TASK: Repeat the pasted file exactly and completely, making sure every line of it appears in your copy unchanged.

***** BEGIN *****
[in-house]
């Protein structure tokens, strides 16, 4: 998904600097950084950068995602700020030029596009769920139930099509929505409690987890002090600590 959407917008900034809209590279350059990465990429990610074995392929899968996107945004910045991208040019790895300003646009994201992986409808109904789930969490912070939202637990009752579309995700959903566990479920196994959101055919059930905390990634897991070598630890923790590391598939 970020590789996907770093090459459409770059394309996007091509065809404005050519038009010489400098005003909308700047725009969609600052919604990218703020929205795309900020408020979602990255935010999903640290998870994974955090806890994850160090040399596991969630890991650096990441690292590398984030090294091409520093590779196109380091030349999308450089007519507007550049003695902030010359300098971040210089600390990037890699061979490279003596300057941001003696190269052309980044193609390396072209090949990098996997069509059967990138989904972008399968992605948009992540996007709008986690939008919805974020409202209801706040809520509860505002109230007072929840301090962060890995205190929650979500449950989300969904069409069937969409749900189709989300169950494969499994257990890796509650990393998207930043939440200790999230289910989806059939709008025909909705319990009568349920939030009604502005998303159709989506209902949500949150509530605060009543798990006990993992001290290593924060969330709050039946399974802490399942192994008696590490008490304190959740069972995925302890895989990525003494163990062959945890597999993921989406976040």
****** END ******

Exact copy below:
[in-house]
């Protein structure tokens, strides 16, 4: 998904600097950084950068995602700020030029596009769920139930099509929505409690987890002090600590 959407917008900034809209590279350059990465990429990610074995392929899968996107945004910045991208040019790895300003646009994201992986409808109904789930969490912070939202637990009752579309995700959903566990479920196994959101055919059930905390990634897991070598630890923790590391598939 970020590789996907770093090459459409770059394309996007091509065809404005050519038009010489400098005003909308700047725009969609600052919604990218703020929205795309900020408020979602990255935010999903640290998870994974955090806890994850160090040399596991969630890991650096990441690292590398984030090294091409520093590779196109380091030349999308450089007519507007550049003695902030010359300098971040210089600390990037890699061979490279003596300057941001003696190269052309980044193609390396072209090949990098996997069509059967990138989904972008399968992605948009992540996007709008986690939008919805974020409202209801706040809520509860505002109230007072929840301090962060890995205190929650979500449950989300969904069409069937969409749900189709989300169950494969499994257990890796509650990393998207930043939440200790999230289910989806059939709008025909909705319990009568349920939030009604502005998303159709989506209902949500949150509530605060009543798990006990993992001290290593924060969330709050039946399974802490399942192994008696590490008490304190959740069972995925302890895989990525003494163990062959945890597999993921989406976040």